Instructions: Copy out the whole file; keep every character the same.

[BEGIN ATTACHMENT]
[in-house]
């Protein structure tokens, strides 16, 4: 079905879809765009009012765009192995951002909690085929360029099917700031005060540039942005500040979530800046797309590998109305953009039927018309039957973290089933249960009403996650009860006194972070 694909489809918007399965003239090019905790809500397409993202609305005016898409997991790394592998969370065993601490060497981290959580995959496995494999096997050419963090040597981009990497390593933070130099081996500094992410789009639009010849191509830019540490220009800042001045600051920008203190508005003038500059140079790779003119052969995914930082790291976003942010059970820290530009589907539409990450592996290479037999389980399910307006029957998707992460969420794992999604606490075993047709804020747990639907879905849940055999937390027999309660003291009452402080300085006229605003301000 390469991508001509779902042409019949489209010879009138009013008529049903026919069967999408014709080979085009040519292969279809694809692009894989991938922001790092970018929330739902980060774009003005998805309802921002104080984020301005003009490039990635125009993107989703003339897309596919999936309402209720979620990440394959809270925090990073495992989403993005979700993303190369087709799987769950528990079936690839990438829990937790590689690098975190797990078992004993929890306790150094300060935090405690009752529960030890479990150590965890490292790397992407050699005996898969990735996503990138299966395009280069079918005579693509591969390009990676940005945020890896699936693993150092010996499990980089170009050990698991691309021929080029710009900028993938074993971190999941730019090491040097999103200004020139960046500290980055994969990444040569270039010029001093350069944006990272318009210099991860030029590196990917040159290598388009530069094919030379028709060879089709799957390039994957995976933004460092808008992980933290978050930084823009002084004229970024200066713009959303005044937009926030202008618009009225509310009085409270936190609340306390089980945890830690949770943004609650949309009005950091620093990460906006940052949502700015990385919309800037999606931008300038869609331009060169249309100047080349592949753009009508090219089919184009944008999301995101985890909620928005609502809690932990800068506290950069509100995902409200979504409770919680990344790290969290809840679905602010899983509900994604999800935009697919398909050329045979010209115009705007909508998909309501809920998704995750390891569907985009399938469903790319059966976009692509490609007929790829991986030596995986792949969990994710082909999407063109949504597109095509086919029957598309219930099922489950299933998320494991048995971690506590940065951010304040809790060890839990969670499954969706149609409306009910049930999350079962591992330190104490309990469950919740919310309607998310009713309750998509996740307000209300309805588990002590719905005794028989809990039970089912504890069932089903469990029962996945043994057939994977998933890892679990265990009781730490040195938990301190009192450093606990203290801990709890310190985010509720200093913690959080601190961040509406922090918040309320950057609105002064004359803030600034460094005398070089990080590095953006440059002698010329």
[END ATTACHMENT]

[in-house]
């Protein structure tokens, strides 16, 4: 079905879809765009009012765009192995951002909690085929360029099917700031005060540039942005500040979530800046797309590998109305953009039927018309039957973290089933249960009403996650009860006194972070 694909489809918007399965003239090019905790809500397409993202609305005016898409997991790394592998969370065993601490060497981290959580995959496995494999096997050419963090040597981009990497390593933070130099081996500094992410789009639009010849191509830019540490220009800042001045600051920008203190508005003038500059140079790779003119052969995914930082790291976003942010059970820290530009589907539409990450592996290479037999389980399910307006029957998707992460969420794992999604606490075993047709804020747990639907879905849940055999937390027999309660003291009452402080300085006229605003301000 390469991508001509779902042409019949489209010879009138009013008529049903026919069967999408014709080979085009040519292969279809694809692009894989991938922001790092970018929330739902980060774009003005998805309802921002104080984020301005003009490039990635125009993107989703003339897309596919999936309402209720979620990440394959809270925090990073495992989403993005979700993303190369087709799987769950528990079936690839990438829990937790590689690098975190797990078992004993929890306790150094300060935090405690009752529960030890479990150590965890490292790397992407050699005996898969990735996503990138299966395009280069079918005579693509591969390009990676940005945020890896699936693993150092010996499990980089170009050990698991691309021929080029710009900028993938074993971190999941730019090491040097999103200004020139960046500290980055994969990444040569270039010029001093350069944006990272318009210099991860030029590196990917040159290598388009530069094919030379028709060879089709799957390039994957995976933004460092808008992980933290978050930084823009002084004229970024200066713009959303005044937009926030202008618009009225509310009085409270936190609340306390089980945890830690949770943004609650949309009005950091620093990460906006940052949502700015990385919309800037999606931008300038869609331009060169249309100047080349592949753009009508090219089919184009944008999301995101985890909620928005609502809690932990800068506290950069509100995902409200979504409770919680990344790290969290809840679905602010899983509900994604999800935009697919398909050329045979010209115009705007909508998909309501809920998704995750390891569907985009399938469903790319059966976009692509490609007929790829991986030596995986792949969990994710082909999407063109949504597109095509086919029957598309219930099922489950299933998320494991048995971690506590940065951010304040809790060890839990969670499954969706149609409306009910049930999350079962591992330190104490309990469950919740919310309607998310009713309750998509996740307000209300309805588990002590719905005794028989809990039970089912504890069932089903469990029962996945043994057939994977998933890892679990265990009781730490040195938990301190009192450093606990203290801990709890310190985010509720200093913690959080601190961040509406922090918040309320950057609105002064004359803030600034460094005398070089990080590095953006440059002698010329």